The BlackRock Pacific Equity Fund has a 2 per cent subscription fee and an annual management charge of 1.5 per cent. There are no early redemption charges.
The Invesco Asia Balanced fund has a 2.5 per cent subscription fee and a 1.25 per cent annual management charge.
The adviser says she receives no commission on the sale of any of the instruments.
Verdict of mystery shopper: The shopper was impressed with the investment advice but was disappointed that, yet again, the first instrument offered was insurance. Insurance sales are highly profitable for banks and each institution in this mystery shopping series has been quick to propose the product.
As it was, the insurance product was totally unsuited to the shopper's needs. She wanted to save for 20 to 30 years not just five. The returns of the plan were not exciting given the steep cash commitments and the inflexibility of the scheme.
It also concerned the mystery shopper that, as with previous exercises, the adviser said the life insurance plan did not involve any charges. All insurance plans involve compensation for the bank, otherwise they would not sell them.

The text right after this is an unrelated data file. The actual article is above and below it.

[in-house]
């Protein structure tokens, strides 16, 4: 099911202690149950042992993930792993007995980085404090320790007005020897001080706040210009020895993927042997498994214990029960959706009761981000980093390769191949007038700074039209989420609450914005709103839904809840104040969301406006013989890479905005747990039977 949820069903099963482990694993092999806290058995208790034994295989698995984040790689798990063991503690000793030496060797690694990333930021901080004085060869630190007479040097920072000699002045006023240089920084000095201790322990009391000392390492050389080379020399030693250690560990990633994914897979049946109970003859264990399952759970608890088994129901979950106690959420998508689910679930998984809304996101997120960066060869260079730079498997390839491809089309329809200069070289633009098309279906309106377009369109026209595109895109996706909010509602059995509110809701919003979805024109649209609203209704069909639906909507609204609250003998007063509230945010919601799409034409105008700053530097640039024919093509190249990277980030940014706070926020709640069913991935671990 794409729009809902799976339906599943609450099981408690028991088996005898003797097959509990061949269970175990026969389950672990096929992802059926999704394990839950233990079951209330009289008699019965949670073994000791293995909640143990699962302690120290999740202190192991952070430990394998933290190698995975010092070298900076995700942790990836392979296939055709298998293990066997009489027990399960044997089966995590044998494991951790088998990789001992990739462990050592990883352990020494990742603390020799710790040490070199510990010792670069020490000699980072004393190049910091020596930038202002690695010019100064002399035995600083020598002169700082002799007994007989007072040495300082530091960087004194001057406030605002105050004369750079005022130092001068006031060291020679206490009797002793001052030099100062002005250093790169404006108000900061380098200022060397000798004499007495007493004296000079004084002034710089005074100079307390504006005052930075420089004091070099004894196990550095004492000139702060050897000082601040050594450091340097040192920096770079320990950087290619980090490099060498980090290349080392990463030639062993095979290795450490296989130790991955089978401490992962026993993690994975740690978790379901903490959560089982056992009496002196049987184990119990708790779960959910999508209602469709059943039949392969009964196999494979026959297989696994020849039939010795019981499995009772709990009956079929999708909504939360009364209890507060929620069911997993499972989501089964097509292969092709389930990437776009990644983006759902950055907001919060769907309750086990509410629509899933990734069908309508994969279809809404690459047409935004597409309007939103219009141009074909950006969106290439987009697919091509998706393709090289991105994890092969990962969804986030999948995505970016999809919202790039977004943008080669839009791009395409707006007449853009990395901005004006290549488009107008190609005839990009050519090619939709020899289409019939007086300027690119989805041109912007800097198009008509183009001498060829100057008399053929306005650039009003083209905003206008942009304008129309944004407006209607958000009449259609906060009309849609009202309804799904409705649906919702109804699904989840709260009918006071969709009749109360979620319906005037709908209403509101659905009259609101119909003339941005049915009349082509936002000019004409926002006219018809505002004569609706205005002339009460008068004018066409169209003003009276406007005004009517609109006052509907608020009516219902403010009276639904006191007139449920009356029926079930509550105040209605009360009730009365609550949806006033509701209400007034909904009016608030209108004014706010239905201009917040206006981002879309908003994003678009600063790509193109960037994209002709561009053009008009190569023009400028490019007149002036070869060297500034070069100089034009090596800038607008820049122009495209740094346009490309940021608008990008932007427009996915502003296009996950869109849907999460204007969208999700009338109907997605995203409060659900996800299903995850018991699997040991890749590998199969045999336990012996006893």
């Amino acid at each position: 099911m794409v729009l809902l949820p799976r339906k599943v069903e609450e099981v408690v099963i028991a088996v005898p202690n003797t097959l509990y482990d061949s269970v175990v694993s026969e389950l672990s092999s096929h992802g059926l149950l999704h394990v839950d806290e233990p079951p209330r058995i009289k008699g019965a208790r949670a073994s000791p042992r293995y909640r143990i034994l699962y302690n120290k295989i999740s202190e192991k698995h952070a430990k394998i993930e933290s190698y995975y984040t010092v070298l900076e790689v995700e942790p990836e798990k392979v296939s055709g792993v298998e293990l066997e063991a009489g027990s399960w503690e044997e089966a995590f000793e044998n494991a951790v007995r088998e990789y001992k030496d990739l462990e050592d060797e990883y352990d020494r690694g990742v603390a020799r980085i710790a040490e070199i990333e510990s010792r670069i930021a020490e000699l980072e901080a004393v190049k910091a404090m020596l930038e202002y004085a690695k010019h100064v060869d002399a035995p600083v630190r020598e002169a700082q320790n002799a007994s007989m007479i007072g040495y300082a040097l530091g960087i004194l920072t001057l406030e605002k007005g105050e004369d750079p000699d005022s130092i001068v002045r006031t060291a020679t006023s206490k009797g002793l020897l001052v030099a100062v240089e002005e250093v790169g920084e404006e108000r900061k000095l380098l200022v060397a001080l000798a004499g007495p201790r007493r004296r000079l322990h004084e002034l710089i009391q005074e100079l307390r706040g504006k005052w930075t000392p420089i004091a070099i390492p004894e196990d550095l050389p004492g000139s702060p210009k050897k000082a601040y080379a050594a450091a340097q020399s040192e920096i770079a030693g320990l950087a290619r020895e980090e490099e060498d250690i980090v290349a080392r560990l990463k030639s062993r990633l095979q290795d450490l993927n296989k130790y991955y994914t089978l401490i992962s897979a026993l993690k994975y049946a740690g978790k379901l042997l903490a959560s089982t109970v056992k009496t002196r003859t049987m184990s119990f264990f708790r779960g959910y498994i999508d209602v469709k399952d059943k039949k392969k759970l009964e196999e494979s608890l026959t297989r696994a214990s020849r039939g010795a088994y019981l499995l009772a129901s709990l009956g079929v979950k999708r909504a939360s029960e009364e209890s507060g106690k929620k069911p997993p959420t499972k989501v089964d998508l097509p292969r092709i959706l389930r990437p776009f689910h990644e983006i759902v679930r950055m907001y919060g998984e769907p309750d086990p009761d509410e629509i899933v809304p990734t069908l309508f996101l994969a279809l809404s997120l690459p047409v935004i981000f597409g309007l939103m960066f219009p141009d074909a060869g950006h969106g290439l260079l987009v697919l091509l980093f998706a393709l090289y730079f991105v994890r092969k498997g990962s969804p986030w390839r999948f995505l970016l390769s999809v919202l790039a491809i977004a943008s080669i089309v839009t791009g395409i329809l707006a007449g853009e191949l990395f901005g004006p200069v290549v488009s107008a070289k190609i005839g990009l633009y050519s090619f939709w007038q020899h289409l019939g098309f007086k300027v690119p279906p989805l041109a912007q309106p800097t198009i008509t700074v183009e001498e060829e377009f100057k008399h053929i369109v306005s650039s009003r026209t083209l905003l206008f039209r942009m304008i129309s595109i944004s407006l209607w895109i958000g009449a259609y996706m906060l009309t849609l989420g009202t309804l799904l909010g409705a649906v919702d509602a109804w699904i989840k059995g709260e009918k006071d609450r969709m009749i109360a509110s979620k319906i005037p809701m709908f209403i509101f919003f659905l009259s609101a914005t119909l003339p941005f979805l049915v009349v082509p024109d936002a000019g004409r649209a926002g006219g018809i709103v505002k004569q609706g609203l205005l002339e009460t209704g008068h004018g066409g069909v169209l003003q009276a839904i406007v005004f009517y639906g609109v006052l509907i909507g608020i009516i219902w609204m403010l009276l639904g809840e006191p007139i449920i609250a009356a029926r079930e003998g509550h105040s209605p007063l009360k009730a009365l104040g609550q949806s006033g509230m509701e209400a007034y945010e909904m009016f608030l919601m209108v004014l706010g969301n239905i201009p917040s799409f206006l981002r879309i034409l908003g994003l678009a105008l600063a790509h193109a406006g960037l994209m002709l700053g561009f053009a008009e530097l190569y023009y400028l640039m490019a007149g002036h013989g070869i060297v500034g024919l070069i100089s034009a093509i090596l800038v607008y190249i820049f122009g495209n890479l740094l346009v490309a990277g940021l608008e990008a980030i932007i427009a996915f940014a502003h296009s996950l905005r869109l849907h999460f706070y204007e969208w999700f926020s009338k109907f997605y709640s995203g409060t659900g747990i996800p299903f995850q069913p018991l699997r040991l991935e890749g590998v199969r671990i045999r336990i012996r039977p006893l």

Why banks don't have to be more transparent about this remuneration is perhaps an issue for the regulators.
Hang Seng's financial needs analysis and risk assessment were better than those carried out by the other banks reviewed so far, but the advisers still failed to ask key questions.
But the bank scored points for offering mutual funds including a low-cost tracker fund. It would have been even more impressive if the bank offered its Hang Seng exchange-traded fund, which does the same job as the tracker fund but for less cost.
Otherwise the choice of investments was good. The funds offered flexibility and invested in equities, which suited the shopper's risk profile and investment horizon, and the charges were reasonable.
IFA verdict: Glenn Turner, a former chairman of the Independent Financial Advisers Association, said: "As long as it's co-mingled properly, the tracker is inexpensive and flexible. It is the most interesting product of the ones offered by the various banks as long as the Hang Seng goes in the right direction."
He adds that the adviser should have talked about diversification.
Hang Seng's response: A Hang Seng spokeswoman said that, in line with regulatory requirements, the bank's branches were divided into zones, with one zone for general banking and another for investment advice and sales.
This explained why the shopper was shuttled to different zones and advisers, and why she was not asked to complete a risk-profile questionnaire right away. The spokeswoman said this also explained why the first adviser put forward insurance.
"The first adviser you spoke to works for general banking and is therefore only permitted to provide customers with information on non-investment wealth management products," she said.
After the shopper made clear she wanted an investment, not insurance, she was taken to another zone, handed a questionnaire, and then offered fairly straightforward investment options, she added.